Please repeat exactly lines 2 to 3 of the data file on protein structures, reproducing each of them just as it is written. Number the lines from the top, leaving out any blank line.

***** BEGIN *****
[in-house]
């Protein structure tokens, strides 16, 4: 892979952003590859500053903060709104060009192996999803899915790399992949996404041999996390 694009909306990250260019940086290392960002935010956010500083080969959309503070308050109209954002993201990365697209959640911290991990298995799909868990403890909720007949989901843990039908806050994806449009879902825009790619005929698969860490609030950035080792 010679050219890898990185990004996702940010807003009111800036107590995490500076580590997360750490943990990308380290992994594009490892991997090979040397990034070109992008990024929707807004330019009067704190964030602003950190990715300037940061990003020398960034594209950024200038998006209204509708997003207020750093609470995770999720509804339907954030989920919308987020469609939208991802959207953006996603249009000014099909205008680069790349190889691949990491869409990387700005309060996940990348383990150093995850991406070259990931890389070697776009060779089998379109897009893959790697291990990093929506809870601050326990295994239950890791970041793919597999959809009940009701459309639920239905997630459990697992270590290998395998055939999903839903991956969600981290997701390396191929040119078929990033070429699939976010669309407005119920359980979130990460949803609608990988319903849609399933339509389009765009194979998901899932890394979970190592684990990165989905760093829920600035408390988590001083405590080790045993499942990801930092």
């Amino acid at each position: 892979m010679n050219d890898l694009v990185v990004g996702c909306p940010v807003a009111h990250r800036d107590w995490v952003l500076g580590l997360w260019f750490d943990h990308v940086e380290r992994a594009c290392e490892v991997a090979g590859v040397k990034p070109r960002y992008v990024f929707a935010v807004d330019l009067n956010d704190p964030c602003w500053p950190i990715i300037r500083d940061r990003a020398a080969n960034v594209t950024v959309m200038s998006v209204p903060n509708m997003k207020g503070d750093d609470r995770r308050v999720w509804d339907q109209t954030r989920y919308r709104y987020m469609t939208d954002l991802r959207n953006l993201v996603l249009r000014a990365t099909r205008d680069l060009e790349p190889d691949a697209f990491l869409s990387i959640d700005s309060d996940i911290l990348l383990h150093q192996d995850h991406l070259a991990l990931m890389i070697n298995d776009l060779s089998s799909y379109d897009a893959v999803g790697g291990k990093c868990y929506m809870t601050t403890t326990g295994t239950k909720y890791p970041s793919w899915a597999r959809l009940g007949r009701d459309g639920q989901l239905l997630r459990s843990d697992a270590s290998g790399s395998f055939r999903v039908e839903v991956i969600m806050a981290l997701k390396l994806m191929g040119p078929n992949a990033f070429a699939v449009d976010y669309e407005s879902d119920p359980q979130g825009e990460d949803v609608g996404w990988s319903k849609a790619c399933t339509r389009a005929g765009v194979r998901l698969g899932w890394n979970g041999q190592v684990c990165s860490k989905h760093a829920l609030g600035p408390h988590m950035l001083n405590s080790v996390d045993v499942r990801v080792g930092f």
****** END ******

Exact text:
């Protein structure tokens, strides 16, 4: 892979952003590859500053903060709104060009192996999803899915790399992949996404041999996390 694009909306990250260019940086290392960002935010956010500083080969959309503070308050109209954002993201990365697209959640911290991990298995799909868990403890909720007949989901843990039908806050994806449009879902825009790619005929698969860490609030950035080792 010679050219890898990185990004996702940010807003009111800036107590995490500076580590997360750490943990990308380290992994594009490892991997090979040397990034070109992008990024929707807004330019009067704190964030602003950190990715300037940061990003020398960034594209950024200038998006209204509708997003207020750093609470995770999720509804339907954030989920919308987020469609939208991802959207953006996603249009000014099909205008680069790349190889691949990491869409990387700005309060996940990348383990150093995850991406070259990931890389070697776009060779089998379109897009893959790697291990990093929506809870601050326990295994239950890791970041793919597999959809009940009701459309639920239905997630459990697992270590290998395998055939999903839903991956969600981290997701390396191929040119078929990033070429699939976010669309407005119920359980979130990460949803609608990988319903849609399933339509389009765009194979998901899932890394979970190592684990990165989905760093829920600035408390988590001083405590080790045993499942990801930092």
């Amino acid at each position: 892979m010679n050219d890898l694009v990185v990004g996702c909306p940010v807003a009111h990250r800036d107590w995490v952003l500076g580590l997360w260019f750490d943990h990308v940086e380290r992994a594009c290392e490892v991997a090979g590859v040397k990034p070109r960002y992008v990024f929707a935010v807004d330019l009067n956010d704190p964030c602003w500053p950190i990715i300037r500083d940061r990003a020398a080969n960034v594209t950024v959309m200038s998006v209204p903060n509708m997003k207020g503070d750093d609470r995770r308050v999720w509804d339907q109209t954030r989920y919308r709104y987020m469609t939208d954002l991802r959207n953006l993201v996603l249009r000014a990365t099909r205008d680069l060009e790349p190889d691949a697209f990491l869409s990387i959640d700005s309060d996940i911290l990348l383990h150093q192996d995850h991406l070259a991990l990931m890389i070697n298995d776009l060779s089998s799909y379109d897009a893959v999803g790697g291990k990093c868990y929506m809870t601050t403890t326990g295994t239950k909720y890791p970041s793919w899915a597999r959809l009940g007949r009701d459309g639920q989901l239905l997630r459990s843990d697992a270590s290998g790399s395998f055939r999903v039908e839903v991956i969600m806050a981290l997701k390396l994806m191929g040119p078929n992949a990033f070429a699939v449009d976010y669309e407005s879902d119920p359980q979130g825009e990460d949803v609608g996404w990988s319903k849609a790619c399933t339509r389009a005929g765009v194979r998901l698969g899932w890394n979970g041999q190592v684990c990165s860490k989905h760093a829920l609030g600035p408390h988590m950035l001083n405590s080790v996390d045993v499942r990801v080792g930092f």